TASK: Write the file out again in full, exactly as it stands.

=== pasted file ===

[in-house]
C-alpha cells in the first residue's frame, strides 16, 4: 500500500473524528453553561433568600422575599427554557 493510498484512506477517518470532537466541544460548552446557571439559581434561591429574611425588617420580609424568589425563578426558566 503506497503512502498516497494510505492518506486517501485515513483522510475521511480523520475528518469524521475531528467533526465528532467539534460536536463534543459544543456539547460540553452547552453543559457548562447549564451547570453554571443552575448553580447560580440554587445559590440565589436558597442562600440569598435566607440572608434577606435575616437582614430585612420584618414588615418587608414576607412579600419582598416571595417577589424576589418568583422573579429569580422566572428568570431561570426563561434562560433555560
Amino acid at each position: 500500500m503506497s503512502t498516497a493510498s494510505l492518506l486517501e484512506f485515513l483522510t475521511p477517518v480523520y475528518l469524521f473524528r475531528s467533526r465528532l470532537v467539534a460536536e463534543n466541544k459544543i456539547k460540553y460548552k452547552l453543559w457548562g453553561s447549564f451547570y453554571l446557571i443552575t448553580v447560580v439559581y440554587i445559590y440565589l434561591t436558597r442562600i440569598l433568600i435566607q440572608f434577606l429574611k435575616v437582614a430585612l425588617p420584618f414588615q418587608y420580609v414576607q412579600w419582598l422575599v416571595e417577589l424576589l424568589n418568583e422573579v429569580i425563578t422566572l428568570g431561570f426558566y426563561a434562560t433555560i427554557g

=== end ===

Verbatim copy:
[in-house]
C-alpha cells in the first residue's frame, strides 16, 4: 500500500473524528453553561433568600422575599427554557 493510498484512506477517518470532537466541544460548552446557571439559581434561591429574611425588617420580609424568589425563578426558566 503506497503512502498516497494510505492518506486517501485515513483522510475521511480523520475528518469524521475531528467533526465528532467539534460536536463534543459544543456539547460540553452547552453543559457548562447549564451547570453554571443552575448553580447560580440554587445559590440565589436558597442562600440569598435566607440572608434577606435575616437582614430585612420584618414588615418587608414576607412579600419582598416571595417577589424576589418568583422573579429569580422566572428568570431561570426563561434562560433555560
Amino acid at each position: 500500500m503506497s503512502t498516497a493510498s494510505l492518506l486517501e484512506f485515513l483522510t475521511p477517518v480523520y475528518l469524521f473524528r475531528s467533526r465528532l470532537v467539534a460536536e463534543n466541544k459544543i456539547k460540553y460548552k452547552l453543559w457548562g453553561s447549564f451547570y453554571l446557571i443552575t448553580v447560580v439559581y440554587i445559590y440565589l434561591t436558597r442562600i440569598l433568600i435566607q440572608f434577606l429574611k435575616v437582614a430585612l425588617p420584618f414588615q418587608y420580609v414576607q412579600w419582598l422575599v416571595e417577589l424576589l424568589n418568583e422573579v429569580i425563578t422566572l428568570g431561570f426558566y426563561a434562560t433555560i427554557g